PHOTO: Yellowstone Bison

A recent bison attack on a young girl in Yellowstone National Park has reinvigorated warnings about the importance of keeping an appropriate distance when viewing wildlife in the park.

Yellowstone National Park has attempted to curb the amount of tourists injured by wildlife by developing education outreach campaigns, handing out fliers at park entrances and displaying signs with information on proper viewing distances.

According to Yellowstone National Park, the regulated viewing distance for bears and wolves is 100 yards. The regulated viewing distance for other wildlife is around 25 yards. The park says the distances are intended to protect people and preserve natural habitats.

The Yellowstone National Park visitor center has an exhibit that displays videos of bison encounters. Despite the campaigns and regulations, the park says visitors continue to sustain injuries from approaching bison.

Between the years of 2000 and 2015, 25 people were injured by bison in Yellowstone National Park. The total includes 21 visitors and four staff.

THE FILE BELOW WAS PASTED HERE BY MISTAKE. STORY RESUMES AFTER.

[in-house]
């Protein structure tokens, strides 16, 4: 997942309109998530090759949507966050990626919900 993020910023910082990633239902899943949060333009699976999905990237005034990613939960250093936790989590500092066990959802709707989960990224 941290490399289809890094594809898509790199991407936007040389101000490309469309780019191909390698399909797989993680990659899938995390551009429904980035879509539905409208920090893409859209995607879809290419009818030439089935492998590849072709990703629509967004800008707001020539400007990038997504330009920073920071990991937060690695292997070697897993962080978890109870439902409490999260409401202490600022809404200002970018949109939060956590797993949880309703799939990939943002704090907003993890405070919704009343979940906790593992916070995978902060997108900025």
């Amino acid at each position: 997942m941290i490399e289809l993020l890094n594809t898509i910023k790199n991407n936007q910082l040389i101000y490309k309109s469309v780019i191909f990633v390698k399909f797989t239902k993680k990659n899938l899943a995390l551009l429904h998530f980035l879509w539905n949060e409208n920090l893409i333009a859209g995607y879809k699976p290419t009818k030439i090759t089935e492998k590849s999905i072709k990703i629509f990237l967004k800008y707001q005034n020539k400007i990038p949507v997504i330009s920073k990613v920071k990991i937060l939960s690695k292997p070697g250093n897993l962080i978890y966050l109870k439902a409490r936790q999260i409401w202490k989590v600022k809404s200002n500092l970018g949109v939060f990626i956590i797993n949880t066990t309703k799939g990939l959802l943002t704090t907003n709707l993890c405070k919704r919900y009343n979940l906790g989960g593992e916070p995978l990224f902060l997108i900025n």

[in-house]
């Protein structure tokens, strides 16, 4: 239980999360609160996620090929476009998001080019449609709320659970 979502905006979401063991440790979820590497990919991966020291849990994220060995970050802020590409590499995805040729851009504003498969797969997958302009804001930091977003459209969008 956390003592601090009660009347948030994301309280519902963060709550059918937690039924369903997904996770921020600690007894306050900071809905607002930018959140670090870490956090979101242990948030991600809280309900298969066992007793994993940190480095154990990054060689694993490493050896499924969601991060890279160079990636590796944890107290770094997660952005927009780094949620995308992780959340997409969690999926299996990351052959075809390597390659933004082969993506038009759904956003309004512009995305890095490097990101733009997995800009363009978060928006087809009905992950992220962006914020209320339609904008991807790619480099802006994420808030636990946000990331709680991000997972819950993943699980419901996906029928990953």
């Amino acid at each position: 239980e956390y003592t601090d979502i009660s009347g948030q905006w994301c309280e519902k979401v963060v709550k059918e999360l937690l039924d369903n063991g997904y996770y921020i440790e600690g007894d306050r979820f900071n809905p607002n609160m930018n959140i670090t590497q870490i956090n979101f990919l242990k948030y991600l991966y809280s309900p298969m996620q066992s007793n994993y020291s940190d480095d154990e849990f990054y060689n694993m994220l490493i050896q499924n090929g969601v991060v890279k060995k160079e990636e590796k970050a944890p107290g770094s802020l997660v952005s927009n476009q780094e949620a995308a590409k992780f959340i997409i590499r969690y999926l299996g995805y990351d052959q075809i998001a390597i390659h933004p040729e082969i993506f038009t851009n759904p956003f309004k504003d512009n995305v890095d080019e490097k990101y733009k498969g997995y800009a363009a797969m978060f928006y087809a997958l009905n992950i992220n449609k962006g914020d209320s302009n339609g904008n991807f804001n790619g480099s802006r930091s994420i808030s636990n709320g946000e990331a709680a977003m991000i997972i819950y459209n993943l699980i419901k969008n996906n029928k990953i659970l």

According to a study on bison attacks released in December 2018, the median number of attack in the 15 year period was one per year.

Most of the attacks happened during the parks peak visitation season, between April and October.

Of the 21 people injured in bison attacks, the study says 20 people, or 80 percent of the total, actively approached a bison.

  • Five people, 20 percent of the total, were attacked after failing to retreat when a bison began to charge
  • Around 12 people, 48 percent of the total, were attacked while attempting to take photos of bison

Most recently, at least two people were attacked by a bison in Yellowstone National Park in 2018.

A man appearing to be under the influence of alcohol was sentenced to 130 days in jail last year for taunting a bison on a highway in the park.

Tuesday, a 9-year-old girl was the first recorded bison attack of 2019.